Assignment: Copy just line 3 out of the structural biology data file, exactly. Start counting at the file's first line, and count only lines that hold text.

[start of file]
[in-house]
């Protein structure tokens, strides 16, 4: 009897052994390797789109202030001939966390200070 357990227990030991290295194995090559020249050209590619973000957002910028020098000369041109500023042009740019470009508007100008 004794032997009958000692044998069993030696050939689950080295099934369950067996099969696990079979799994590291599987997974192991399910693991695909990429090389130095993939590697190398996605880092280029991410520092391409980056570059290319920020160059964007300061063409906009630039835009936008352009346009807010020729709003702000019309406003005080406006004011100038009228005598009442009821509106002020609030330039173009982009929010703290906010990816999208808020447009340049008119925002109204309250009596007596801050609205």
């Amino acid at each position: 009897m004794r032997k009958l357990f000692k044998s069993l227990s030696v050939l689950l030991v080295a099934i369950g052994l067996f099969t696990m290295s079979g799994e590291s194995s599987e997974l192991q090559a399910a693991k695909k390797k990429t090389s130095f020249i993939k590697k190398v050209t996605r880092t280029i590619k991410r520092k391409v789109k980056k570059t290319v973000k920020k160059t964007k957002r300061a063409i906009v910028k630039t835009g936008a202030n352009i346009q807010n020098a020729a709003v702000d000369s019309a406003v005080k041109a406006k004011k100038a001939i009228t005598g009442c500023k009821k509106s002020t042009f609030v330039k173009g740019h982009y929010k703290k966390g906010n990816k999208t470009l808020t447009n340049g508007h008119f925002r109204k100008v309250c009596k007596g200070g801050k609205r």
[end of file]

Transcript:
């Amino acid at each position: 009897m004794r032997k009958l357990f000692k044998s069993l227990s030696v050939l689950l030991v080295a099934i369950g052994l067996f099969t696990m290295s079979g799994e590291s194995s599987e997974l192991q090559a399910a693991k695909k390797k990429t090389s130095f020249i993939k590697k190398v050209t996605r880092t280029i590619k991410r520092k391409v789109k980056k570059t290319v973000k920020k160059t964007k957002r300061a063409i906009v910028k630039t835009g936008a202030n352009i346009q807010n020098a020729a709003v702000d000369s019309a406003v005080k041109a406006k004011k100038a001939i009228t005598g009442c500023k009821k509106s002020t042009f609030v330039k173009g740019h982009y929010k703290k966390g906010n990816k999208t470009l808020t447009n340049g508007h008119f925002r109204k100008v309250c009596k007596g200070g801050k609205r």